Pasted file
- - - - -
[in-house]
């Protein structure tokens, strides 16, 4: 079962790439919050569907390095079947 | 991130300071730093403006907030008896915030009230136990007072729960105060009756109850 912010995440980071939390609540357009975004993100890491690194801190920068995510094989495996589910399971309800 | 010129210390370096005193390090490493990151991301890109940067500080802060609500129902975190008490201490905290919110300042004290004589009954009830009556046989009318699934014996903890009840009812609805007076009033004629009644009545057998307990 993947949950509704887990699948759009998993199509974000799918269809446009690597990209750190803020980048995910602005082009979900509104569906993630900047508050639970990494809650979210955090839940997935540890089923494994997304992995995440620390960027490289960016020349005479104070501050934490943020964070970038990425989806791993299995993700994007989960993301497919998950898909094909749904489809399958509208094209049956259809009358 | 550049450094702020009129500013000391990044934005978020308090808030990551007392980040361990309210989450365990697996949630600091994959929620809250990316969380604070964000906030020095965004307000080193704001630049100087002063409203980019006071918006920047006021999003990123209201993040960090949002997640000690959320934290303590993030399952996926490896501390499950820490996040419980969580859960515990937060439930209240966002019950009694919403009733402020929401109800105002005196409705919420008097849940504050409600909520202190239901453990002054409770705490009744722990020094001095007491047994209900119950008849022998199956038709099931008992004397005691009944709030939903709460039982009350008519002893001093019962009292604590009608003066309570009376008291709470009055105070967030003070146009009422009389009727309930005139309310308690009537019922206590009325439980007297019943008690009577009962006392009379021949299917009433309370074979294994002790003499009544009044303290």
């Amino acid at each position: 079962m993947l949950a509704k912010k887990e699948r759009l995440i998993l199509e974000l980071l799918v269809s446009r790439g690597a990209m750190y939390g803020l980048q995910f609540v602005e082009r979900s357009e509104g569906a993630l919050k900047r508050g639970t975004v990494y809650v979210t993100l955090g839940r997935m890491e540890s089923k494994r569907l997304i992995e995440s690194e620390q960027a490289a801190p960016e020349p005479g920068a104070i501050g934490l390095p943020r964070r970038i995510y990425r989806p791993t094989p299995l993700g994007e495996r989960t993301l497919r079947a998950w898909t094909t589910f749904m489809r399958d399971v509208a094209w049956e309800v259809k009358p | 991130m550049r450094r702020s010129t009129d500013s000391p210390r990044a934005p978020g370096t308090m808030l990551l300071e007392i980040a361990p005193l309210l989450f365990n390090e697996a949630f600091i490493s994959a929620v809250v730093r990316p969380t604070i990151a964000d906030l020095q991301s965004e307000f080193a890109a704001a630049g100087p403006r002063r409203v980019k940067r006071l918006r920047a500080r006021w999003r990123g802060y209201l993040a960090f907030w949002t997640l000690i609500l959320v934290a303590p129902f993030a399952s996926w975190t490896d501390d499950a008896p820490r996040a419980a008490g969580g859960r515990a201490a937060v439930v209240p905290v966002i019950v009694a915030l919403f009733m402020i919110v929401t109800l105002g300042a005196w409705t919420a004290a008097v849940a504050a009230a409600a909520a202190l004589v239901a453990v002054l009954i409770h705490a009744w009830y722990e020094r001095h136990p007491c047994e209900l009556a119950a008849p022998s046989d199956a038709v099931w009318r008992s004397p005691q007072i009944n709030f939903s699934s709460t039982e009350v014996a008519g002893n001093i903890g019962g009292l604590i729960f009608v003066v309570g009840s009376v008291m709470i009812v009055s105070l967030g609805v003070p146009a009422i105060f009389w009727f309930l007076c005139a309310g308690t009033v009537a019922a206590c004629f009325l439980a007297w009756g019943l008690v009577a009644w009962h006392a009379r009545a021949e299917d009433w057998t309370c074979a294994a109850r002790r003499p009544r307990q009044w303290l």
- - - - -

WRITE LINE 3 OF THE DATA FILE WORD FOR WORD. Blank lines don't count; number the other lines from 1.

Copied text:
């Amino acid at each position: 079962m993947l949950a509704k912010k887990e699948r759009l995440i998993l199509e974000l980071l799918v269809s446009r790439g690597a990209m750190y939390g803020l980048q995910f609540v602005e082009r979900s357009e509104g569906a993630l919050k900047r508050g639970t975004v990494y809650v979210t993100l955090g839940r997935m890491e540890s089923k494994r569907l997304i992995e995440s690194e620390q960027a490289a801190p960016e020349p005479g920068a104070i501050g934490l390095p943020r964070r970038i995510y990425r989806p791993t094989p299995l993700g994007e495996r989960t993301l497919r079947a998950w898909t094909t589910f749904m489809r399958d399971v509208a094209w049956e309800v259809k009358p | 991130m550049r450094r702020s010129t009129d500013s000391p210390r990044a934005p978020g370096t308090m808030l990551l300071e007392i980040a361990p005193l309210l989450f365990n390090e697996a949630f600091i490493s994959a929620v809250v730093r990316p969380t604070i990151a964000d906030l020095q991301s965004e307000f080193a890109a704001a630049g100087p403006r002063r409203v980019k940067r006071l918006r920047a500080r006021w999003r990123g802060y209201l993040a960090f907030w949002t997640l000690i609500l959320v934290a303590p129902f993030a399952s996926w975190t490896d501390d499950a008896p820490r996040a419980a008490g969580g859960r515990a201490a937060v439930v209240p905290v966002i019950v009694a915030l919403f009733m402020i919110v929401t109800l105002g300042a005196w409705t919420a004290a008097v849940a504050a009230a409600a909520a202190l004589v239901a453990v002054l009954i409770h705490a009744w009830y722990e020094r001095h136990p007491c047994e209900l009556a119950a008849p022998s046989d199956a038709v099931w009318r008992s004397p005691q007072i009944n709030f939903s699934s709460t039982e009350v014996a008519g002893n001093i903890g019962g009292l604590i729960f009608v003066v309570g009840s009376v008291m709470i009812v009055s105070l967030g609805v003070p146009a009422i105060f009389w009727f309930l007076c005139a309310g308690t009033v009537a019922a206590c004629f009325l439980a007297w009756g019943l008690v009577a009644w009962h006392a009379r009545a021949e299917d009433w057998t309370c074979a294994a109850r002790r003499p009544r307990q009044w303290l």